Category Archives: College Football

The SkiUtah Leaderboard: Mississippian Misadventure in the Wasatch Mountains

I was – at one time – an athlete. I played collegiate football at Ole Miss, Northeast Junior College and Tennessee Tech University from 1983 until 1987 where I held my own against future NFL players like long-time Bronco defensive tackle Andre Townsend and Cowboy Pro-Bowler Leon Lett. I was blessed with enough strength, tenacity and aggression to carry me through a rough-and-tumble, 5-season career and two knee surgeries before settling into normal family life and an engineering job with IFM Corporation in Saltillo, Mississippi, in 1989.

It was early March 1994, when our party of five arrived in Park City, Utah, and unloaded the rented SUV that had carried us into the Wasatch Mountains. I had never been snow skiing myself, but I was assured by our trip organizer, IFM purchasing manager Randy McFadden, that I could “pick it up in a day, a day and a half – tops.” Randy was a fast-talking, former high school quarterback who still liked to call the plays when there was opportunity to do so, and coordinating a ski trip for a bunch of work buddies was a great opportunity.

“Listen Randy, I’ve tried water skiing a couple of times. I never can even get up,” I offered up, as a reason not to go along, two months earlier.

Randy countered, “Man, that’s a totally different thing! This is snow skiing, man! You start up! It’ll be fine! It’ll be great!” Randy spoke primarily in exclamations.

In any case, his line of reasoning made enough sense that I bought a ticket on Southwest Airlines and flew with the gang from Little Rock, Arkansas, to Salt Lake City. I now stood with Randy, his brother Mack, Greg Miller, and Dan Schirmer, the oldest member of the group at 44, looking at the beautiful snow-capped slopes of Utah where the Winter Olympics would take place eight years later.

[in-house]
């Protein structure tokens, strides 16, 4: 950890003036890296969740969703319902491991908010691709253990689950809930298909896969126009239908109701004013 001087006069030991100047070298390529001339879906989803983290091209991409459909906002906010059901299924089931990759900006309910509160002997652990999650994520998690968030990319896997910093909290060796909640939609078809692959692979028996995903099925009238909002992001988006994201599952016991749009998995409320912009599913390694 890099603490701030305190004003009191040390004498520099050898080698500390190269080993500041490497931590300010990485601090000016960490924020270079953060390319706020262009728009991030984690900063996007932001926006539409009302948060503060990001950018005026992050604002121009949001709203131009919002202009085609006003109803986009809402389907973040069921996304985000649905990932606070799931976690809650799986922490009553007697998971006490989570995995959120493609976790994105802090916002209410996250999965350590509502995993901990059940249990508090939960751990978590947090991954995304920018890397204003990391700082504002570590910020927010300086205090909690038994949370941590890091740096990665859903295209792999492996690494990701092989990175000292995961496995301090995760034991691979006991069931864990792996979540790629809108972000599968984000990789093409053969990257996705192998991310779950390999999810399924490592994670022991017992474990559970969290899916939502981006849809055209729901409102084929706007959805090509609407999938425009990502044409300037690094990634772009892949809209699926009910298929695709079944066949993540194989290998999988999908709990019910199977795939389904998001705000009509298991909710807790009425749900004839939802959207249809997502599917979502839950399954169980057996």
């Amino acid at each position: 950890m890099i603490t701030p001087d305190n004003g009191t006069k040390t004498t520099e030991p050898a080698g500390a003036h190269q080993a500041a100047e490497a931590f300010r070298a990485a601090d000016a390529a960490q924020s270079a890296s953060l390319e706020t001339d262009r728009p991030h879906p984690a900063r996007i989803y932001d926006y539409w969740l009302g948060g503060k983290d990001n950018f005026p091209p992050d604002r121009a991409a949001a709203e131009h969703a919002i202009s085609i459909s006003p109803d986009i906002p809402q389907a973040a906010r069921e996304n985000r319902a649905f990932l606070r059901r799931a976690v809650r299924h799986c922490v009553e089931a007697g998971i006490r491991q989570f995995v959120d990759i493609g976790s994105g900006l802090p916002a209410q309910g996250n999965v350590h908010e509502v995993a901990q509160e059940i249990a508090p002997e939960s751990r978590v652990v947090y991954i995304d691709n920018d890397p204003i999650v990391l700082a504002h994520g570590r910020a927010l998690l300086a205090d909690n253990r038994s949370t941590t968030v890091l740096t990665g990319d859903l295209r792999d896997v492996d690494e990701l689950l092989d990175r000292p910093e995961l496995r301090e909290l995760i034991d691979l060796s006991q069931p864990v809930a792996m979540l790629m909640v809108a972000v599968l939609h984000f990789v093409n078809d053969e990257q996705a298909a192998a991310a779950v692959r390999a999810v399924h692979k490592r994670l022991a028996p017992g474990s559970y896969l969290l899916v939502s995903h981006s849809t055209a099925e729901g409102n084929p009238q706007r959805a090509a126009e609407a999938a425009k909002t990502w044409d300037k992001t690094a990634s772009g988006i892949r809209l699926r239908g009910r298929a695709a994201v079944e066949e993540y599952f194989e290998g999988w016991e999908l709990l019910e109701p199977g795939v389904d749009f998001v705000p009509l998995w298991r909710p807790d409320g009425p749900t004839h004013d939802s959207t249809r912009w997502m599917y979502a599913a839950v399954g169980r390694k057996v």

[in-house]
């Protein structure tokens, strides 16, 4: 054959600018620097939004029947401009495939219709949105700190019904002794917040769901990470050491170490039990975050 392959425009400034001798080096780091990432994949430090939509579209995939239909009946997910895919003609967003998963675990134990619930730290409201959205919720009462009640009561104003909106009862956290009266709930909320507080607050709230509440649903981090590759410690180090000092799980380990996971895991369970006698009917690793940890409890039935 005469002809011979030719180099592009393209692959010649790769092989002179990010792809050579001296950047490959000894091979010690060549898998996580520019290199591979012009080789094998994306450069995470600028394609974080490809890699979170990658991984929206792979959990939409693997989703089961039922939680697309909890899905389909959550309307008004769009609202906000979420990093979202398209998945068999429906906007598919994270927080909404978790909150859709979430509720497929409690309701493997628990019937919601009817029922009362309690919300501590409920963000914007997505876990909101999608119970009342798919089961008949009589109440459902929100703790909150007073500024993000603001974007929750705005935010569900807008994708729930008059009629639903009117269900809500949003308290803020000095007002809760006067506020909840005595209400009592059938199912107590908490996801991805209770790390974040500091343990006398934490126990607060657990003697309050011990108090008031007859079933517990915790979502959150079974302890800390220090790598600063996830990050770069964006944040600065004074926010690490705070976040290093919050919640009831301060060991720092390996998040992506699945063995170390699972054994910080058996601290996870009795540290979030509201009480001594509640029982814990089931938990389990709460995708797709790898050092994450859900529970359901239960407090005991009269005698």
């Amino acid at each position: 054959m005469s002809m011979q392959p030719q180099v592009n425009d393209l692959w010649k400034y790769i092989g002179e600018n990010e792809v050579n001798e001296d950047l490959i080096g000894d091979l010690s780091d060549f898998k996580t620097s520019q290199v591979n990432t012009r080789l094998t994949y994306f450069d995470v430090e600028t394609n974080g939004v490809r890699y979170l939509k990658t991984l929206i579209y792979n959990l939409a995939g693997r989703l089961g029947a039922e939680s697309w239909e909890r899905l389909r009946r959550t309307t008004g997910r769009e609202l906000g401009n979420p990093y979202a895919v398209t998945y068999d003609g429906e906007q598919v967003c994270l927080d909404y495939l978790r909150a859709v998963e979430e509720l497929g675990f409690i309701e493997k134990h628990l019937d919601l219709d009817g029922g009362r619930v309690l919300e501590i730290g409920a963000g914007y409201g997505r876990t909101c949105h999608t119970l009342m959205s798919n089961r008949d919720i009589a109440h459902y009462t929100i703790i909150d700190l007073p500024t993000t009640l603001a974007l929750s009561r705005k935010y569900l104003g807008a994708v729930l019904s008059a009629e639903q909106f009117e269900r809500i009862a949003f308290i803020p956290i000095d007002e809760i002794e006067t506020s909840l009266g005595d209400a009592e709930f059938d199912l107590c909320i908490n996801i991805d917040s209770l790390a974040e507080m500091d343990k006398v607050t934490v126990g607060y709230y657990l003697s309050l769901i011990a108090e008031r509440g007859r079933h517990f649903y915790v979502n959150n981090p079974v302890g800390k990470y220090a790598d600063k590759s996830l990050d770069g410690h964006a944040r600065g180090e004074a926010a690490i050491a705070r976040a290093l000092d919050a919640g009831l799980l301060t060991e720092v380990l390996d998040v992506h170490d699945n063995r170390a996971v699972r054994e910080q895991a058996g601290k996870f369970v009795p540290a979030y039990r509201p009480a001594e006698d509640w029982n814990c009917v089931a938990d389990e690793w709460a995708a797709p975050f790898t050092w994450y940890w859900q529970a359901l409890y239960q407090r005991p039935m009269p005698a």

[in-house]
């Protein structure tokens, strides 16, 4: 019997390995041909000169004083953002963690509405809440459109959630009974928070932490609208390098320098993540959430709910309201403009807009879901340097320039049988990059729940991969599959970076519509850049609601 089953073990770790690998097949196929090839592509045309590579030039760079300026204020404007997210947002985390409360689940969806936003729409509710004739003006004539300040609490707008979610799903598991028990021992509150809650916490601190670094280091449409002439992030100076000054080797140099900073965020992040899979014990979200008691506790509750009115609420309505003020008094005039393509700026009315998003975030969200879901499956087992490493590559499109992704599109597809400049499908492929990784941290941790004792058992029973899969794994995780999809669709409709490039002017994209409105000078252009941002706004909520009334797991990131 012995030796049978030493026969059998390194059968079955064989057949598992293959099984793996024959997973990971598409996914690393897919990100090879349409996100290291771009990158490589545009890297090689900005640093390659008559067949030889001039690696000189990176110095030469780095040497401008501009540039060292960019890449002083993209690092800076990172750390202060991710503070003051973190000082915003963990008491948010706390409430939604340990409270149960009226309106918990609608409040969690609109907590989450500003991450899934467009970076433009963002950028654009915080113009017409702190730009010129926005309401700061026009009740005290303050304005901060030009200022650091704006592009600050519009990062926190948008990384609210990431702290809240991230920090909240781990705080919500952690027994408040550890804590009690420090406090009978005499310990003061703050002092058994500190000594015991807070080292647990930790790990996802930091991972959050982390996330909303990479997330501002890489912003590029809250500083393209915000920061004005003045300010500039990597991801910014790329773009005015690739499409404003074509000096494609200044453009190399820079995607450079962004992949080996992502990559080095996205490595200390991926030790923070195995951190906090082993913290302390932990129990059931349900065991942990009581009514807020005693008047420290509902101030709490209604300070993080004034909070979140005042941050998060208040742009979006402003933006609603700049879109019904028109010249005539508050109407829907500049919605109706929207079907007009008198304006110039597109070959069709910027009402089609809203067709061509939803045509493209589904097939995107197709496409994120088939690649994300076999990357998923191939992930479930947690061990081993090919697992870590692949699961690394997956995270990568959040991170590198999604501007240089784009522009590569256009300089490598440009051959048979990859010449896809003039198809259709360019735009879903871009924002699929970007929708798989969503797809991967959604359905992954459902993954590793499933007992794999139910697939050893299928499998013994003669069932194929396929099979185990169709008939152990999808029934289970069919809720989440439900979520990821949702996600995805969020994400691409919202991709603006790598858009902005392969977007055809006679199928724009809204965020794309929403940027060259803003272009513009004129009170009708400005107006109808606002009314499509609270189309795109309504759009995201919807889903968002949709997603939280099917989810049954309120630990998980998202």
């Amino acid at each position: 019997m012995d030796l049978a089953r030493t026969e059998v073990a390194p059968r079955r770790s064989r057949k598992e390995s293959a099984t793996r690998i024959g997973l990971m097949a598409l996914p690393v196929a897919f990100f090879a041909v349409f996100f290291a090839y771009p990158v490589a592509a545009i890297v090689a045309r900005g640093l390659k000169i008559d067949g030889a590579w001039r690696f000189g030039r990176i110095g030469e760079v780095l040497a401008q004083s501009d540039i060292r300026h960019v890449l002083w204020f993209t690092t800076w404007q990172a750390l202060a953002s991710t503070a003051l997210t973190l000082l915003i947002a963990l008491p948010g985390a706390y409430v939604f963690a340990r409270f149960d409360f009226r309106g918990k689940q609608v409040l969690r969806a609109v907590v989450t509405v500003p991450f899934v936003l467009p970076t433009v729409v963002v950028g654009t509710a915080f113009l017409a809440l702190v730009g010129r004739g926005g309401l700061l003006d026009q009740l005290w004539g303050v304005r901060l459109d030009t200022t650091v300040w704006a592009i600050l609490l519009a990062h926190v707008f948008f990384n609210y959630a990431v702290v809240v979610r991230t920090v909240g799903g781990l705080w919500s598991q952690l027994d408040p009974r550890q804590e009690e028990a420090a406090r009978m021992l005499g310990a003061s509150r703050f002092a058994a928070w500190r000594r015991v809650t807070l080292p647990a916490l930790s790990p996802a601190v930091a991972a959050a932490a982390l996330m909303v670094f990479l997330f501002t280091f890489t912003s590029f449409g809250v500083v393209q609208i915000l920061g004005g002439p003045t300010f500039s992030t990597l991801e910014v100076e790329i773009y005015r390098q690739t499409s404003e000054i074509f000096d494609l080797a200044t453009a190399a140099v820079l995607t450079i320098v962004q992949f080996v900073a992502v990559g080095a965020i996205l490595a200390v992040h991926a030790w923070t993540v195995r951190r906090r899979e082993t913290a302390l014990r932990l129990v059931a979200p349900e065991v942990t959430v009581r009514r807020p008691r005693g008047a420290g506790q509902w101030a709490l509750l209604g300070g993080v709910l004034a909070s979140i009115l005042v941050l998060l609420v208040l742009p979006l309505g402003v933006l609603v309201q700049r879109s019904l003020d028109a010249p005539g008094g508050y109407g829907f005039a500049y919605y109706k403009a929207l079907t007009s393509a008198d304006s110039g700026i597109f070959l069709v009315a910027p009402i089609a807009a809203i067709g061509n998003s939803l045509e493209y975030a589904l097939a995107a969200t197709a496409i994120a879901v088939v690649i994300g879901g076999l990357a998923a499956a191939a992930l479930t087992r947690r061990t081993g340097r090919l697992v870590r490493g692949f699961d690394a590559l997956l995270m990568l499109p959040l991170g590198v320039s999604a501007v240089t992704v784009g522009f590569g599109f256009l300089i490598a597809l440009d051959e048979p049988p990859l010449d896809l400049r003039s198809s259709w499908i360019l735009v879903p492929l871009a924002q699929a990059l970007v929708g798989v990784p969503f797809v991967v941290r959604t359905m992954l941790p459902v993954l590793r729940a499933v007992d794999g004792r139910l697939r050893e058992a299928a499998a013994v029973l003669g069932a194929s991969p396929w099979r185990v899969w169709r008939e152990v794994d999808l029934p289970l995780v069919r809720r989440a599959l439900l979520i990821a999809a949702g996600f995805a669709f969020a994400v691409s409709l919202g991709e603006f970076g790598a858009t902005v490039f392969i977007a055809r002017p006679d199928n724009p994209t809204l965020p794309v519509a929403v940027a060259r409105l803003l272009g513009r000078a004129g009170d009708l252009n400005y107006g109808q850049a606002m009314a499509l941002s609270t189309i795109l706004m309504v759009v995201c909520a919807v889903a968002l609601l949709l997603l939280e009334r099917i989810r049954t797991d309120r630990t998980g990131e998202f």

We (actually Randy) had rented a condo, complete with hot tub, in close proximity to the city center and a wide variety of local restaurants. Our (actually Randy’s) plan was to ski a different resort on each day of the 5-day trip. We would take in Wolf Mountain (now called The Canyons), Park City, Snowbird, Alta and the most elite resort in Utah at that time Deer Valley. President Clinton and Christie Brinkley had both been to Deer Valley the week before us, we were told.

Randy said we would start our snowy smorgasbord at Park City where they had a half-day ski school. Dan, only a second-time skier, wanted to take a little refresher course, and Randy suggested Dan and I use the morning getting our legs under us on the “bunny slopes” before joining Mack, Greg and him in the afternoon for “real” skiing.

The idea of three hours in ski school with a dozen 8 year-olds and a hodgepodge of non-athletes, mostly older women, was hard to swallow. Was it really necessary? I was a collegiate athlete. I had held my own against NFL players. And yet I slid onto the seat of an only slightly inclined two-man ski lift, Dan at my side, aimed towards a soft spot on the gradual hillside 200 yards ahead.

The first indication that the school was perhaps a good idea came as Dan and I reached the point where we were to slide forward on our seats and exit the lift. There was an operator booth on my right with a tattooed 15 year-old manning the lift controls, barking orders at the departing ski students.

“Keep moving! Move out of the exit path!”

I watched five or six seats empty in front of us, the passengers moving out onto a flat, snowy plateau just beyond the control booth. When our turn came, my feet and Dan’s hit the ground at about the same time. Right away, I realized there was a problem. I am from Mississippi. I did not know that ski boots straps had to be tightly buckled – and they hurt my shins – and so I had just let mine flop in the breeze on the ride up. However, when my skis contacted snow, I was surprised to discover I had zero control.

I still point to my exit from the ski lift that day as a testament to my superior athleticism. I did NOT go down. I somehow managed to detach both my loose fitting boots from their connections and essentially “ran” right out of my skis, which were left spinning in the drop zone. I did, however, wipe Dan out. I slammed into him and sent him hurtling past the safety barrier on our left and down a black triple-diamond slope. The tattooed 15 year-old dryly commented, “Now, that’s something I’ve never seen,” as he stopped the lift, and I helped Dan climb back to the exit area. He was on all fours as he peeked over the crest of the hill. Not only did I learn that your boots must be tightly fastened at all times, I also learned that to cause the continuous ski lift to stop was to bring down the verbal wrath of the hundreds already on the lift and of those in line waiting to get on. Clearly, I had committed a skiing faux pas – duly noted.